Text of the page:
Formally raising that target would mean securing the support of the European Council and the Commission reportedly intends to send its refreshed proposal to the member states after the summer recess.

The agreements sealed over the past week on three laws from 2016’s Clean Energy Package mean that work can begin in earnest on a long-awaited low-carbon economy strategy for 2050, which the Commission wants to present at the end-of-year UN climate conference in Poland.

EU leaders take Brussels to task over 2050 low-carbon roadmap

EU leaders have urged the European Commission to come forward with a 2050 climate strategy “by the first quarter of 2019”, ending speculation over the timing of the proposal.

Aligning EU energy and climate policy with the obligations of the Paris deal has become the watchword of EU institutions during the recent talks to finalise the bloc’s new clean energy laws.

The new rules on energy efficiency and renewables now include review cycles that will start kicking in by 2023, in tune with the review process of the Paris goals.

Energy savings law limps across the finish line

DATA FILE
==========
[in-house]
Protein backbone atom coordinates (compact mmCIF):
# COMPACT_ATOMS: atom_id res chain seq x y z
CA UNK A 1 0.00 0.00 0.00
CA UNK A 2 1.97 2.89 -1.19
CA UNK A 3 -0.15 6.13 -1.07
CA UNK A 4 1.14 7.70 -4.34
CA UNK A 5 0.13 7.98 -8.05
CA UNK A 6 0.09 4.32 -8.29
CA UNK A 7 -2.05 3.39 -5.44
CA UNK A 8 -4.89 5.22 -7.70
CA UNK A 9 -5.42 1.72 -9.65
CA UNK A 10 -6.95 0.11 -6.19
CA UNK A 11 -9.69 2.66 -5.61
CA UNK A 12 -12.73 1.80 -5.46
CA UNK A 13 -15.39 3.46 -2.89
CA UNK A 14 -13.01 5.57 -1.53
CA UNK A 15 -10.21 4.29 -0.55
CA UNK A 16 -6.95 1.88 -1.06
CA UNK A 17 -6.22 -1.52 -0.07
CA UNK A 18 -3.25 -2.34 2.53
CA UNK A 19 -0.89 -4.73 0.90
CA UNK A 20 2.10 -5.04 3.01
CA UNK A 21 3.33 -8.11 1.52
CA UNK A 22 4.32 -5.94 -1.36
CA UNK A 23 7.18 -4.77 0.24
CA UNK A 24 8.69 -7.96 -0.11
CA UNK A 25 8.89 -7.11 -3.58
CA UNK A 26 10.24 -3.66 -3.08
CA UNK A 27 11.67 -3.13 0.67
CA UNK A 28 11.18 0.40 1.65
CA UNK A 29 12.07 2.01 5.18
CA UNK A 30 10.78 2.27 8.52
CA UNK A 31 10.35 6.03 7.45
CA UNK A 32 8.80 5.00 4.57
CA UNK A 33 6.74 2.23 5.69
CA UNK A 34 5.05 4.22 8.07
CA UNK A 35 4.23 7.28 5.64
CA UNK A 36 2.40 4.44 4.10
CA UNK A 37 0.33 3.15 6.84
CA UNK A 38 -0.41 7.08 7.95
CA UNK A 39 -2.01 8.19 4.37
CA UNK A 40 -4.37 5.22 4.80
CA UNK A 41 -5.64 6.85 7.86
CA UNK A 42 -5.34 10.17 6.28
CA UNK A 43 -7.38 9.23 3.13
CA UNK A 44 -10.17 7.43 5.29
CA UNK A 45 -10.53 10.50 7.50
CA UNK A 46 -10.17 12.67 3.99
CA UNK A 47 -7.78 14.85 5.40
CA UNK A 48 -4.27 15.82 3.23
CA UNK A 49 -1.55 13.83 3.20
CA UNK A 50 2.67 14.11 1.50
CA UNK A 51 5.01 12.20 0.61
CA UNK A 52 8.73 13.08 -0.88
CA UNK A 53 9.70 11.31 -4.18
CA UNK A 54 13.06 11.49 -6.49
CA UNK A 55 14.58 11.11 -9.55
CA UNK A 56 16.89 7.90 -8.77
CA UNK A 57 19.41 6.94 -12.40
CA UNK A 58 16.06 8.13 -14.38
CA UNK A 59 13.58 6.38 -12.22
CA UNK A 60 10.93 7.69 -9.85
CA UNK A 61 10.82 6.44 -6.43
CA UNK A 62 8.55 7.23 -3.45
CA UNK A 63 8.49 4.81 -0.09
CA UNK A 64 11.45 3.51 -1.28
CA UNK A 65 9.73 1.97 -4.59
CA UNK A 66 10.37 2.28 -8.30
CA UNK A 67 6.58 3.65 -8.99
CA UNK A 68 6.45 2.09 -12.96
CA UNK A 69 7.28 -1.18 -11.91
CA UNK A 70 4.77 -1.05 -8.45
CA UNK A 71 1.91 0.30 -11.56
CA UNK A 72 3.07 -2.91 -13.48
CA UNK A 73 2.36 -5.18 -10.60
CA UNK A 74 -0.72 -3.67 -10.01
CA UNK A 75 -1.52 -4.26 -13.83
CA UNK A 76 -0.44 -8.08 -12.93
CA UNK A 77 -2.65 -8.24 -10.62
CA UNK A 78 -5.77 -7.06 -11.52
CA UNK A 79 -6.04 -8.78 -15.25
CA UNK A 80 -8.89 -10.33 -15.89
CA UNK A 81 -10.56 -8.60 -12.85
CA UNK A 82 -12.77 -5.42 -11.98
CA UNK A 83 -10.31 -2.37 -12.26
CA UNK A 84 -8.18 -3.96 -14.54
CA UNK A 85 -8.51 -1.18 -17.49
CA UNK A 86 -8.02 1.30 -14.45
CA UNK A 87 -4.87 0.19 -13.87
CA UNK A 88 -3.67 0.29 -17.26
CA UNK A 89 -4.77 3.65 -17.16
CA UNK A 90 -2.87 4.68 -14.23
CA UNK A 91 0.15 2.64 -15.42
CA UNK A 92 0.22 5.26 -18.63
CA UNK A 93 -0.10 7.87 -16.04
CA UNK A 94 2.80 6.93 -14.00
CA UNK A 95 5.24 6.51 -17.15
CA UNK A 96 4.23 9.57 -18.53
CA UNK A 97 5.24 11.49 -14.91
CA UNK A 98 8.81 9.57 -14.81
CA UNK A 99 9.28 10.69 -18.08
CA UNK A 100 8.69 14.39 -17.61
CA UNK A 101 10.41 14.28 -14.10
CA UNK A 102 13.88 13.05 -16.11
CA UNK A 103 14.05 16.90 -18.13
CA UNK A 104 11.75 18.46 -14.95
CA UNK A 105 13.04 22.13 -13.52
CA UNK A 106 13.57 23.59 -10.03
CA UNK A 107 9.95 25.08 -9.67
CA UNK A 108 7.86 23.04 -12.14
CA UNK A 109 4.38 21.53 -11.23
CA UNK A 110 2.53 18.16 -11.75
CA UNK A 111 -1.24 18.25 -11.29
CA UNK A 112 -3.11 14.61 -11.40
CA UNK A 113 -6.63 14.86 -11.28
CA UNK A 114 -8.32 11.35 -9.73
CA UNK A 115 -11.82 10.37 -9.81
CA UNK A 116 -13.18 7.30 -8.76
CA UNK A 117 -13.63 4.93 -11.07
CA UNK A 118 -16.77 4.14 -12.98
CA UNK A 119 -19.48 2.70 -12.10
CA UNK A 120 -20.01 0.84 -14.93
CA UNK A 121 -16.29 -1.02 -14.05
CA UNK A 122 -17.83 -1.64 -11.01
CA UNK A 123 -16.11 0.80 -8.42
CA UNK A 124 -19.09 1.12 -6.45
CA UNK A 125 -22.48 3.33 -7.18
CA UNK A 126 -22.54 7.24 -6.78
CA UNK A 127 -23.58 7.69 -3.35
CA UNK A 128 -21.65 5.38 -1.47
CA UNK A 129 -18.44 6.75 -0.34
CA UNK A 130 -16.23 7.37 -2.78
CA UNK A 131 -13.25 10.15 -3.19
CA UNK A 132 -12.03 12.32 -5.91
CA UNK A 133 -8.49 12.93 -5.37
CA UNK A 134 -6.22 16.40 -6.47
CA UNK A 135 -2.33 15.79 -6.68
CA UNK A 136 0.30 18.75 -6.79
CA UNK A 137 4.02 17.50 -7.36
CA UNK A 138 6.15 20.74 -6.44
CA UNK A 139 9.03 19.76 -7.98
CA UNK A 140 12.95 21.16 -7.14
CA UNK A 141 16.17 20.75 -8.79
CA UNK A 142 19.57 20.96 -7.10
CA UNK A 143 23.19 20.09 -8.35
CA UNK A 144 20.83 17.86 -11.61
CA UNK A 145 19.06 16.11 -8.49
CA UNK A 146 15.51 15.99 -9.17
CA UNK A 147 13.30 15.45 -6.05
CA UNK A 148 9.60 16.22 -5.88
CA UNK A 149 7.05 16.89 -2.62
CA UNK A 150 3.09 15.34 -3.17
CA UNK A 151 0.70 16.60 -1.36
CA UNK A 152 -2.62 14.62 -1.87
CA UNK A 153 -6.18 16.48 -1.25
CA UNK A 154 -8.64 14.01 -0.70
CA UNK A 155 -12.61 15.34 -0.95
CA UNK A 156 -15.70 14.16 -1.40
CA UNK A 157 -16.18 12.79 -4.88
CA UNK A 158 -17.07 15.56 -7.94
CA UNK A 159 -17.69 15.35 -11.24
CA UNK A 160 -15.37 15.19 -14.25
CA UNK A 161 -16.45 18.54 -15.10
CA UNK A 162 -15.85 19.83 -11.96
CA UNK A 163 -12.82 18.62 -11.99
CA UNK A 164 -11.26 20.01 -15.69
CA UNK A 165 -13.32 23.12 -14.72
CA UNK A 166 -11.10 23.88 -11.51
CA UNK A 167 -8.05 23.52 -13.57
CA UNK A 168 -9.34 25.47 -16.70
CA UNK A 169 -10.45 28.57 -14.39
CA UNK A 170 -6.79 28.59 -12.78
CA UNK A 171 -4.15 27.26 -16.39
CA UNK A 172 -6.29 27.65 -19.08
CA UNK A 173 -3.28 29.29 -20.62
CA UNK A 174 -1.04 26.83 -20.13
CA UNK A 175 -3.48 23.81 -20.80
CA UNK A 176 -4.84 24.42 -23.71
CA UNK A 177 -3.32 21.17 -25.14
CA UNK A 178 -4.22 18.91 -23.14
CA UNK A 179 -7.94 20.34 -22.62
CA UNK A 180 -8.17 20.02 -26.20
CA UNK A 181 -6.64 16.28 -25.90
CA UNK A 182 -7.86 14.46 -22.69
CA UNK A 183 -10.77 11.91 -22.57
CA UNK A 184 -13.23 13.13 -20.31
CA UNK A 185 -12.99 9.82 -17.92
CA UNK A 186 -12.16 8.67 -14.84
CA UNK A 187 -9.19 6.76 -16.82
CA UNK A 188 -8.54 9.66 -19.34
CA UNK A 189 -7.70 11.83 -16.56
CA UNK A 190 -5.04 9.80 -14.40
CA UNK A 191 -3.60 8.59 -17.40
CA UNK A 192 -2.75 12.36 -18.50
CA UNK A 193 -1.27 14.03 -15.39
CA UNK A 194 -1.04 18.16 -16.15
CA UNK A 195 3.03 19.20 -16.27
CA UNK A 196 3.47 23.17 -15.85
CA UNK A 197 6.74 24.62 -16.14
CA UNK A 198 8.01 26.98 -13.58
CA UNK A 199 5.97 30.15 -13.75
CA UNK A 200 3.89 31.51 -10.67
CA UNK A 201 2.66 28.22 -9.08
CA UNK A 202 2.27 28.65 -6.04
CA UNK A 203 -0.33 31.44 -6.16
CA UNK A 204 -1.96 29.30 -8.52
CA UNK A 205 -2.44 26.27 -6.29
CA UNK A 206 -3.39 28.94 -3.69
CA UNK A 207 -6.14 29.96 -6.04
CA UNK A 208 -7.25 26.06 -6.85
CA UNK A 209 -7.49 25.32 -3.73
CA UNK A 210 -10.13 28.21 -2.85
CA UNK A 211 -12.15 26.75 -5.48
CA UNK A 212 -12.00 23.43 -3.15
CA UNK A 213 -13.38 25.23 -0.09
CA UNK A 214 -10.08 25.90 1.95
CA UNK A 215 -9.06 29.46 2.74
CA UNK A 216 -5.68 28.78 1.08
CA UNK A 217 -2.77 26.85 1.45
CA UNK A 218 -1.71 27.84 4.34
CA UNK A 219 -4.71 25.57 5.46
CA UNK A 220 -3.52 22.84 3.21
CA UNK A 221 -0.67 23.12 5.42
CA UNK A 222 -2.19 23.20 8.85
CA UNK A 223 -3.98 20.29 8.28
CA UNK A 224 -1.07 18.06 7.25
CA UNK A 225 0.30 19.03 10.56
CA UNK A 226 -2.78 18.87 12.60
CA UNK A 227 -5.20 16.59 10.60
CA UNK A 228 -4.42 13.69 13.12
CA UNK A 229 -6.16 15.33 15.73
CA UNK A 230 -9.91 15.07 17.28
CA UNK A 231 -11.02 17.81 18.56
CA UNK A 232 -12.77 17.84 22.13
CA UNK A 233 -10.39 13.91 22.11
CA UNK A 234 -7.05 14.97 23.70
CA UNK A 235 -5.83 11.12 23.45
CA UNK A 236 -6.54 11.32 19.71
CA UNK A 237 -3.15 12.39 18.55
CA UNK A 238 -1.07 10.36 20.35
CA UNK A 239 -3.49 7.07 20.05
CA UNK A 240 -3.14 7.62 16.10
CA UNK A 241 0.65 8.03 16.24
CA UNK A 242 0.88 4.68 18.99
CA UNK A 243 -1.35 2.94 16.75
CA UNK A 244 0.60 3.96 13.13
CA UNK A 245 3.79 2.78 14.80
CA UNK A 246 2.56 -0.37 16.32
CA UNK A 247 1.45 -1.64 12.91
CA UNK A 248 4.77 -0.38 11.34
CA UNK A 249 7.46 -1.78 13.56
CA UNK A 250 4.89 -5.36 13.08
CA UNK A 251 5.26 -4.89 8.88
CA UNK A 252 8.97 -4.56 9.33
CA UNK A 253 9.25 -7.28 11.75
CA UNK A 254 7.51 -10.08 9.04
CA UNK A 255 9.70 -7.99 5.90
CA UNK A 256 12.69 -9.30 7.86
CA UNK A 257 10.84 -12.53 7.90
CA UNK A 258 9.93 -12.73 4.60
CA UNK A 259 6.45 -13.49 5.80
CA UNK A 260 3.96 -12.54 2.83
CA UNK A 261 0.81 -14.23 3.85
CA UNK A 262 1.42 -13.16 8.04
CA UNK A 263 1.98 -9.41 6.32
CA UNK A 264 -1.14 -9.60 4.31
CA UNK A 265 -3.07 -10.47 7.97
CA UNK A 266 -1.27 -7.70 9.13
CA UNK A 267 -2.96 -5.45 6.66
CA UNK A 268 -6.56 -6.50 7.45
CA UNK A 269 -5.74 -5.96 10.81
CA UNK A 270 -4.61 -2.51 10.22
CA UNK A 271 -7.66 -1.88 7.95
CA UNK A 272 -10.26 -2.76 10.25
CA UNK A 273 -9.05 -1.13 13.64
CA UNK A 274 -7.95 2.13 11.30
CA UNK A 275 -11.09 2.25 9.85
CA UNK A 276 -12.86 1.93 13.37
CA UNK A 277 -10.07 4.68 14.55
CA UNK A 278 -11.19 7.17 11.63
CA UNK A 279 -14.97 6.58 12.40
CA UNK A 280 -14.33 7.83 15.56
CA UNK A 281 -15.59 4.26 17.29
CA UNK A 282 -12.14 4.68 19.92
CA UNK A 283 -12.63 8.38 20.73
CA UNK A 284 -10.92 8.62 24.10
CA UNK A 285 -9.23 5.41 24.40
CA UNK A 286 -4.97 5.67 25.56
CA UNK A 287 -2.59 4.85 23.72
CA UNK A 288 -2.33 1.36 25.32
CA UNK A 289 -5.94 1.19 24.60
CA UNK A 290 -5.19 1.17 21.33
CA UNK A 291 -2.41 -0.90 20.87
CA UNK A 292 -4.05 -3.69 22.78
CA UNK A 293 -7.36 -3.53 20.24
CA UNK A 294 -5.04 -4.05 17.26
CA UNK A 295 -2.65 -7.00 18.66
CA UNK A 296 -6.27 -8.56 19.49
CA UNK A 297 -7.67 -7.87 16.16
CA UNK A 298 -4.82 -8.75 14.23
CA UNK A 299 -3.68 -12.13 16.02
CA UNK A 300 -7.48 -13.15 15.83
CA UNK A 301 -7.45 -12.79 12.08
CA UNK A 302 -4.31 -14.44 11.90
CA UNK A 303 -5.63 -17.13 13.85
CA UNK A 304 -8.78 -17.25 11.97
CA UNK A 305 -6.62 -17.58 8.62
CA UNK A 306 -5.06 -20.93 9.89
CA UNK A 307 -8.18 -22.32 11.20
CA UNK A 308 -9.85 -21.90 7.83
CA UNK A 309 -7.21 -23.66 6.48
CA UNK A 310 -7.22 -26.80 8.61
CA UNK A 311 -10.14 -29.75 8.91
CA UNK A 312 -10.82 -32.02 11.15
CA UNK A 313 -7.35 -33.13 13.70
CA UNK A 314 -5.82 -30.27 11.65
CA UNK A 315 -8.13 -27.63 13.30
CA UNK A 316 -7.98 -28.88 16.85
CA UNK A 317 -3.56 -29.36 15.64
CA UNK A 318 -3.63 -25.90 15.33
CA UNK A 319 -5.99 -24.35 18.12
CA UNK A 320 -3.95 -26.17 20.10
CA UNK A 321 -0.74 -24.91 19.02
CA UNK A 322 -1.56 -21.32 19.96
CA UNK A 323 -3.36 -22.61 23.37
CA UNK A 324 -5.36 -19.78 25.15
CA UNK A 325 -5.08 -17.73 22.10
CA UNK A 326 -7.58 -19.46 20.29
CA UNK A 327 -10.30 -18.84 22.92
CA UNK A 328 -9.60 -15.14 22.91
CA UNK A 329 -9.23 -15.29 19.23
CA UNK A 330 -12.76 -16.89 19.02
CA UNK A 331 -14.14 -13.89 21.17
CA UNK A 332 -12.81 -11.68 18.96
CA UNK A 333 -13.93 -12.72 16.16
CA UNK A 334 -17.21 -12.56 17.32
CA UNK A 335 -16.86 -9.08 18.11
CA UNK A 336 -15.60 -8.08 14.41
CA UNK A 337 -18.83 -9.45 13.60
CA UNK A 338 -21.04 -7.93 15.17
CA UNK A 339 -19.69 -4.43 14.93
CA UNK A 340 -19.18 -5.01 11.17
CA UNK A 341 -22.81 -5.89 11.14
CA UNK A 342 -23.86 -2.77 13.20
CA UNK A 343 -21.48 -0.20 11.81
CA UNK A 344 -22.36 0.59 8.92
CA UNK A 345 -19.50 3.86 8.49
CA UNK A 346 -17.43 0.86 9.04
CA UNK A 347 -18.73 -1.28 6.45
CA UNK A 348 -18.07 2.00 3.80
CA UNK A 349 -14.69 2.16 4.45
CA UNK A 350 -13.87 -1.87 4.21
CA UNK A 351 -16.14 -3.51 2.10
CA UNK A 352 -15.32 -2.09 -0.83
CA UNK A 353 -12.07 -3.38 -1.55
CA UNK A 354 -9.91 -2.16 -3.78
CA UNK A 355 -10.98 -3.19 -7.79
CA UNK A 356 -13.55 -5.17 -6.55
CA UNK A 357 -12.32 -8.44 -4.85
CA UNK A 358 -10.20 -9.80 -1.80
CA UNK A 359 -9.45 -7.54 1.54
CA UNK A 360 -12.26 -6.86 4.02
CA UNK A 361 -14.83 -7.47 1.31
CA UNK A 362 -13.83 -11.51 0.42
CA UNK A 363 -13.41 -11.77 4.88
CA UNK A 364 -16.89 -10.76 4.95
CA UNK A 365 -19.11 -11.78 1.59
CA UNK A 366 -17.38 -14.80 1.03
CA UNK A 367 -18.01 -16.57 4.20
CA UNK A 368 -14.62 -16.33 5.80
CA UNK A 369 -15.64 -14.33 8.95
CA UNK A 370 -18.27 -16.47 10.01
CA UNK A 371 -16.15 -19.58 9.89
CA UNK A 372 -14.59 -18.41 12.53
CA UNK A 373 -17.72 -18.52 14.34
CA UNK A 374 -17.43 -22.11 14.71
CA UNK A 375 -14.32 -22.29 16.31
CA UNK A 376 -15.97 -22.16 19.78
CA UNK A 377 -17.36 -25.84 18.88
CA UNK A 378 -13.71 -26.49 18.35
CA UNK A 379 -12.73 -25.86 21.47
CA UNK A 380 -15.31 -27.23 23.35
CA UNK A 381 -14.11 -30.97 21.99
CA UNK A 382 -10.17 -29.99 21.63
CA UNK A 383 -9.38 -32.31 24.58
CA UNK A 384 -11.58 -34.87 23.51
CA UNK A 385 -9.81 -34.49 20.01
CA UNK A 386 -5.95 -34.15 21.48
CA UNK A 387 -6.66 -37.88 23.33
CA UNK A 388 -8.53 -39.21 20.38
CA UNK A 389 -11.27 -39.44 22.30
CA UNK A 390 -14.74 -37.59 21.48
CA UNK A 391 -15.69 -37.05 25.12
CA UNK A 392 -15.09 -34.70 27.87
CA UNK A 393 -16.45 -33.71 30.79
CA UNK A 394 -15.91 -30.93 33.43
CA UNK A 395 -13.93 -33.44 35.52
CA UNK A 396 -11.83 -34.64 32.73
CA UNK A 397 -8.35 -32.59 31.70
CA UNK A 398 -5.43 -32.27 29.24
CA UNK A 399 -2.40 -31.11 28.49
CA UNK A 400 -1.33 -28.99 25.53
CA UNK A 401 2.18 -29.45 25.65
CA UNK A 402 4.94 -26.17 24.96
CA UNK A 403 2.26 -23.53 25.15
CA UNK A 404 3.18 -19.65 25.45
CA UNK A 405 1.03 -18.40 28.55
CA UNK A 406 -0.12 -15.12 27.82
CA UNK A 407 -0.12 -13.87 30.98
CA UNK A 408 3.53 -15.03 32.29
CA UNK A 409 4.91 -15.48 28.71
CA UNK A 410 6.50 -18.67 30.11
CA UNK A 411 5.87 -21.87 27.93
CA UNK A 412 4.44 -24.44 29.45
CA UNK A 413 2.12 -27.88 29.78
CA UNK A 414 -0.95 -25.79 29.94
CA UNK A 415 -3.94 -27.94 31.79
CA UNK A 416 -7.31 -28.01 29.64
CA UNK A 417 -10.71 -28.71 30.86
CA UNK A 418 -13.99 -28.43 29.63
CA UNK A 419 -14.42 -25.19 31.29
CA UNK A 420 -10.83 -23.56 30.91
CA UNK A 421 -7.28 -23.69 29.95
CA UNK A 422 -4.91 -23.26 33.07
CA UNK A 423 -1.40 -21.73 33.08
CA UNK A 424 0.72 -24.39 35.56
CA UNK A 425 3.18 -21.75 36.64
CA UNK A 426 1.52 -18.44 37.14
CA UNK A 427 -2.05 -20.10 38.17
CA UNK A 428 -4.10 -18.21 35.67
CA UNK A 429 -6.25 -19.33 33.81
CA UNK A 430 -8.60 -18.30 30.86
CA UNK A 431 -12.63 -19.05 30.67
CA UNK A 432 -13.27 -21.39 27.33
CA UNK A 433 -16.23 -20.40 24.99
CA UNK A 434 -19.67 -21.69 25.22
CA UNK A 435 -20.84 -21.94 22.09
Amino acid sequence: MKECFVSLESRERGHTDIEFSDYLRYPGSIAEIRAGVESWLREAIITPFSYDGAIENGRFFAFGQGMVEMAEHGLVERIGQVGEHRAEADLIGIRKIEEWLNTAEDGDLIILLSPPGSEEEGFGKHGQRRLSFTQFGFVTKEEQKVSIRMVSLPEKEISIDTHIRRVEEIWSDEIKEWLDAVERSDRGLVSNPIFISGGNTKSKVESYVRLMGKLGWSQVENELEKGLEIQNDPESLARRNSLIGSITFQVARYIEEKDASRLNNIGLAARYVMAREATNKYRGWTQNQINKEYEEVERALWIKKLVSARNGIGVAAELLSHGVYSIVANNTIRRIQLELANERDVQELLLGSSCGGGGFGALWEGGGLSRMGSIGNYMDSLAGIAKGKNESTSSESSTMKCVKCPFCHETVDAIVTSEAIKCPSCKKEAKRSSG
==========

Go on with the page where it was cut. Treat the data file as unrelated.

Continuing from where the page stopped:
EU negotiators finally signed off on new energy efficiency rules Tuesday evening (19 June), as Bulgaria’s EU Presidency wrapped up another clean energy file. But some of the concessions made by MEPs have already provoked criticism.

Climate kings

But Europe does not want to be an isolated climate champion. Cañete reiterated to the ministerial meeting that the EU cannot “defend and implement the Paris goals alone”, citing the fact that the bloc is only responsible for less than 10% of global emissions.

To that end, Brussels wants to boost its climate leadership role, particularly since the Trump administration announced last year that the United States would withdraw from the Paris deal as soon as possible.

A report adopted by the European Parliament on Wednesday (20 June) aims to make sure the bloc speaks with “a single and unified voice” when it comes to global warming and other issues.